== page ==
Arkansas Highway 180

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Highway 180 marker

Highway 180
Martin Luther King, Jr. Boulevard
Route information
Maintained by AHTD
Length: 1.65 mi[1] (2.66 km)
Major junctions
West end: I‑49 / US 62 / US 71 / Hwy. 16 in Fayetteville
East end: US 71B in Fayetteville
Counties: Washington
Highway system
Hwy. 179 Hwy. 181

Highway 180 (AR 180, Ark. 180, Hwy. 180, also officially Martin Luther King Jr. Boulevard) is a state highway of 1.65 miles (2.66 km) in Fayetteville.[2] The route begins at Interstate 49/US 62/US 71/Highway 16 and runs east through Fayetteville to US 71 Business. Highway 180 is designated as part of the Trail of Tears National Historic Trail as well as Arkansas Heritage Trails designations as the Butterfield Trail, Trail of Tears (Benge Route), and Civil War Trails (Herron's Approach).[3][4][5]

Route description[edit]

AR 180 eastbound just after its intersection with Razorback Road.

Highway 180 begins at US 62 just underneath the Interstate 49/US 62/US 71/AR 16 overpass in western Fayetteville. It continues east with Highway 16 until a junction with Highway 112, when Highway 16 turns south with Highway 112. Highway 180 continues east past the University of Arkansas, Fayetteville High School, and the Fayetteville National Cemetery to terminate at US 71 Business (South School Avenue). The roadway continues east as Dr Martin Luther King Jr Drive. The route is entirely four lane, with a center left-turn lane.[1]


As early as 1930, the road was named Wall Street in the city limits of Fayetteville.[6] The road later became 6th Street. Between 1971 and 1989 this road was designated US 62 Business.[7]

On January 15, 2009, Fayetteville renamed Sixth Street to Martin Luther King Jr. Boulevard. The ceremony took place at the Razorback Road intersection at the entrance to the University of Arkansas.[8] Most Fayetteville businesses on the road still claim 6th Street, and many residents and university students continue to call the road 6th Street over two years after the change.

Major intersections[edit]

The entire route is in Fayetteville, Washington County.

Mile[1] km Destinations Notes
0.00 0.00 I‑49 / US 71 / US 62 / Hwy. 16 west Western terminus, begin overlap with Hwy. 16
0.76 1.22 Hwy. 112 / Hwy. 16 east (Razorback Road) End Hwy. 16 overlap
1.65 2.66 US 71B Eastern terminus
1.000 mi = 1.609 km; 1.000 km = 0.621 mi

Former routes[edit]

Highway 180
Location: Fayetteville, Arkansas
Length: 1.5 mi[9] (2.4 km)
Existed: c. 1940–1990s

Arkansas Highway 180 was a state highway of 1.5 miles (2.4 km) in Fayetteville. Its original location was along Assembly Road and Skyline Drive where it circled around Mount Sequoyah and returned to its single terminus of Highway 45. This segment was dropped from the state highway system in the early 1990s.[9]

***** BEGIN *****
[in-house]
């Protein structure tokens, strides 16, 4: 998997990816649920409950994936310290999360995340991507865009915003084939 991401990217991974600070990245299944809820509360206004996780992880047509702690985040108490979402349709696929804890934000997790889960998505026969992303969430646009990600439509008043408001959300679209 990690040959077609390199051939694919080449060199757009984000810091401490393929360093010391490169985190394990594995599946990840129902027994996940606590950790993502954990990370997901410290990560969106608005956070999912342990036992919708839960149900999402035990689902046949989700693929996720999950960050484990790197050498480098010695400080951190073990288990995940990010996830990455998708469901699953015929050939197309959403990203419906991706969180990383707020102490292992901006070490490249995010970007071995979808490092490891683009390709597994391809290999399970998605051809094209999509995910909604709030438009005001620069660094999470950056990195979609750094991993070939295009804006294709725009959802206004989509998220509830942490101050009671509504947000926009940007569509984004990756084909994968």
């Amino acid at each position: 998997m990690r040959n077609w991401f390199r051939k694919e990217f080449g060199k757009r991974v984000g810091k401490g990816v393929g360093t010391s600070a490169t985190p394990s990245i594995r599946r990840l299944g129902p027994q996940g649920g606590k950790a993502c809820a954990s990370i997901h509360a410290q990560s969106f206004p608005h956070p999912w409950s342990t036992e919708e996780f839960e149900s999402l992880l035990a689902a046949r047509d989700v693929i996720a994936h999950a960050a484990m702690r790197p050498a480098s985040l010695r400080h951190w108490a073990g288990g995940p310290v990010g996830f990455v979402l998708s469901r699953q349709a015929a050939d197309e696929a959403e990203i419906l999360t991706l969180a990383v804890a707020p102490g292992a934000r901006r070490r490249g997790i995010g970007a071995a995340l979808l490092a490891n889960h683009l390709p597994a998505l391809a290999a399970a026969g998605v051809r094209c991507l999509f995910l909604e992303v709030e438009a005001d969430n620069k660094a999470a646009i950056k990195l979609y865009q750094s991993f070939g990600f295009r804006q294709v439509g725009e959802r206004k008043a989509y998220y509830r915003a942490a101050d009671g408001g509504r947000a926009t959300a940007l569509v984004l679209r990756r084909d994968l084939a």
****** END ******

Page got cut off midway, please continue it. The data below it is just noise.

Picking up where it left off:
Highway 180
Location: Fayetteville, Arkansas
Length: 1.8 mi[9] (2.9 km)
Existed: c. 1940–2008

Arkansas Highway 180 was a state highway of 1.8 miles (2.9 km) in Fayetteville.[9] The route began at U.S. Route 71 Business in Fayetteville and followed Township Road, Gregg Ave and Drake Street before ending at AR 112. In the 1990s this segment was extended north along Gregg Ave and ended at a spur of U.S. 71 Business on the north end of Fayetteville. This segment was dropped from the state highway system in 2008 following the widening of Gregg Ave.[2]

See also[edit]


  1. ^ a b c Planning and Research Division (March 28, 2012). "Arkansas Road Log Database" (MBD). Arkansas State Highway and Transportation Department. Retrieved April 13, 2012. 
  2. ^ a b Arkansas State Highway and Transportation Department (December 22, 2011) (PDF). General Highway Map, Washington County, Arkansas (Map). 1:62500. Cartography by Planning and Research Division. Retrieved April 22, 2012.
  3. ^ "Butterfield Overland Mail Trail in Arkansas". Butterfield Trail. Arkansas Department of Parks and Tourism. 2012. Retrieved April 22, 2012. 
  4. ^ "Benge Route". Trail of Tears. Arkansas Department of Parks and Tourism. 2012. Retrieved April 22, 2012. 
  5. ^ "Prairie Grove Campaign". Civil War Trails. Arkansas Department of Parks and Tourism. 2012. Retrieved April 22, 2012. 
  6. ^ Arkansas State Highway Commission. Official Highway Service Map (Map) (March 1930 ed.). Retrieved April 29, 2011.
  7. ^ "Business U.S. Highways." Website. Retrieved November 3, 2010.
  8. ^ "Fayetteville's 6th Street Renamed MLK Blvd." KHBS. Posted January 15, 2009, updated January 16, 2009. Article. Retrieved April 29, 2011.
  9. ^ a b c d "1988 Washington County, Arkansas Map." Arkansas State Highway Department. Map. Retrieved November 3, 2010.

External links[edit]

Route map: Google / Bing